For soccer, an outdoor sport without close contact, practice and coaching structures remained the same throughout the pandemic, which provided players and coaches an outlet during the pandemic’s height, Vardy said.
A complete return to normal for these sports will depend on how states and individual institutions adjust their COVID-19 guidelines for travel and quarantining. Vardy said he expects COVID-19 guidelines to make a difference when considering long road-trips the next two years.
“If we did have someone test positive [in California], getting them home would have been stressful, and it might have been an extra cost to the budget,” Vardy said.
The men’s soccer team never experienced a large COVID-19 outbreak during the pandemic’s height and has not this year, either. Vardy said the case-by-case emphasis for handling COVID-19 return-to-play protocols is the most normal move the department can make.
“It’s such a fluid environment, which is a good thing,” Vardy said. “[They’re trying] to be as smart as possible but use as much common sense as possible too.”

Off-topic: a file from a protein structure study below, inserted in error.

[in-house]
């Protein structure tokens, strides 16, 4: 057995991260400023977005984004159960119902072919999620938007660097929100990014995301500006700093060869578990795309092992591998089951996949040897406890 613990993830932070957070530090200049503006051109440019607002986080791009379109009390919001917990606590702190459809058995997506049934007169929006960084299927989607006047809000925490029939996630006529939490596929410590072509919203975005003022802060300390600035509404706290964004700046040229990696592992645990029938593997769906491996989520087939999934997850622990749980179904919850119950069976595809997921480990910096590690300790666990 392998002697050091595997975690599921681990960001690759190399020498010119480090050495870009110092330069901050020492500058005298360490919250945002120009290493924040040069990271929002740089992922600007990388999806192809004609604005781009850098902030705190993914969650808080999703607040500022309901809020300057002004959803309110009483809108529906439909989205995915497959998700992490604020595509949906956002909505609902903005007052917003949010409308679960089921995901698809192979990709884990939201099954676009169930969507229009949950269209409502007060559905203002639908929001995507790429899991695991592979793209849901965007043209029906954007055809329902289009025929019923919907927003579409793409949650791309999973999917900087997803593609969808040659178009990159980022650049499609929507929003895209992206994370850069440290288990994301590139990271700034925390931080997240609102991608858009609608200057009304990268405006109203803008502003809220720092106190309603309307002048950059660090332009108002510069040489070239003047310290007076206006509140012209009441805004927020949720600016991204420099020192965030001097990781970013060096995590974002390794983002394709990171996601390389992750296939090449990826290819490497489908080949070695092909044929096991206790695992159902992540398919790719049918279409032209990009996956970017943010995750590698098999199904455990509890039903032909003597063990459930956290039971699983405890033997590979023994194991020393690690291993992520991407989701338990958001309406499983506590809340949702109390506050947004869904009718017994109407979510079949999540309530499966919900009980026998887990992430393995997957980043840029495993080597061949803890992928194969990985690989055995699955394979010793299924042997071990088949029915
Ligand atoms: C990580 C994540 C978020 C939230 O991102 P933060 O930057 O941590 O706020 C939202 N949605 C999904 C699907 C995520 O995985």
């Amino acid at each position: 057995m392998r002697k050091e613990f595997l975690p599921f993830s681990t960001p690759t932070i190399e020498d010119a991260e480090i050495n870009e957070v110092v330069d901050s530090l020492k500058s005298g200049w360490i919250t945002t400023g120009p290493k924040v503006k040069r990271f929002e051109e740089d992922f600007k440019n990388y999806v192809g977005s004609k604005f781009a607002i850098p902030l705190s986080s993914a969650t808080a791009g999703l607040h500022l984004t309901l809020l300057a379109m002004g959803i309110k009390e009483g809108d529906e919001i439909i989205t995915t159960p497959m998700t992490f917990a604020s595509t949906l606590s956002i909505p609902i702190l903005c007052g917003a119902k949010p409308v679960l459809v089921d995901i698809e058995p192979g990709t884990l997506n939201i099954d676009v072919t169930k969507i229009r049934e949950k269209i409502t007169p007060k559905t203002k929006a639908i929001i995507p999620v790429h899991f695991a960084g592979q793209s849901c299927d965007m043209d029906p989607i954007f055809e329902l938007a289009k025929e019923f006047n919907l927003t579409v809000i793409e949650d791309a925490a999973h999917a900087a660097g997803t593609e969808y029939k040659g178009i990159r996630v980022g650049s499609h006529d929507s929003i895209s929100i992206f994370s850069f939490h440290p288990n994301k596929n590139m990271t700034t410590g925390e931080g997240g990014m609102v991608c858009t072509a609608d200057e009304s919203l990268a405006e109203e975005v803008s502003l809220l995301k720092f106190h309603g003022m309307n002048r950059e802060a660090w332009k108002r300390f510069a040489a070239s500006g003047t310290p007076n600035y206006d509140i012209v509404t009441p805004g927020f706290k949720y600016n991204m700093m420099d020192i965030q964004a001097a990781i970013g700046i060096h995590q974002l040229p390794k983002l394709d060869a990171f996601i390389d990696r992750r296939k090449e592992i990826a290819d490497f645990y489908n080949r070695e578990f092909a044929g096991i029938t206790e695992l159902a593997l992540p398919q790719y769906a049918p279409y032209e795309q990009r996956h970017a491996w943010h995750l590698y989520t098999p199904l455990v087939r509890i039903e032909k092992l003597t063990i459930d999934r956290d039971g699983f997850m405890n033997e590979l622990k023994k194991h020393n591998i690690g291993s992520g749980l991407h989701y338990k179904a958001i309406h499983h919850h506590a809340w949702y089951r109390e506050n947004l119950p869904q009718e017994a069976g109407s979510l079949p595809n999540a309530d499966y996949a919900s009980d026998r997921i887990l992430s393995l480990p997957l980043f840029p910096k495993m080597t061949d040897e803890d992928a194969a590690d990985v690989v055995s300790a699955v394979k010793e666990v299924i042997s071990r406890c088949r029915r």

Contracting COVID-19 is essentially off the minds of players and coaches on the Vikings football team, according to Luke Seale (21C), a graduate assistant and linebacker coach who played his senior season of football at Berry during the pandemic.
Normal operations for a football program include playing ten games in a regular season, holding in-person meetings, practicing as a full team and encountering no travel restrictions, all boxes ticked by the Vikings so far this fall, Seale said.
With the adjusted return-to-play protocols and the football team only encountering two to three isolated cases of COVID-19, Seale anticipates a post-pandemic reality for Berry’s football program.
“COVID’s pretty much over with, and I think we’re just past it and ready to move on,” Seale said. “[Hopefully] we won’t have to deal with anything like that again.”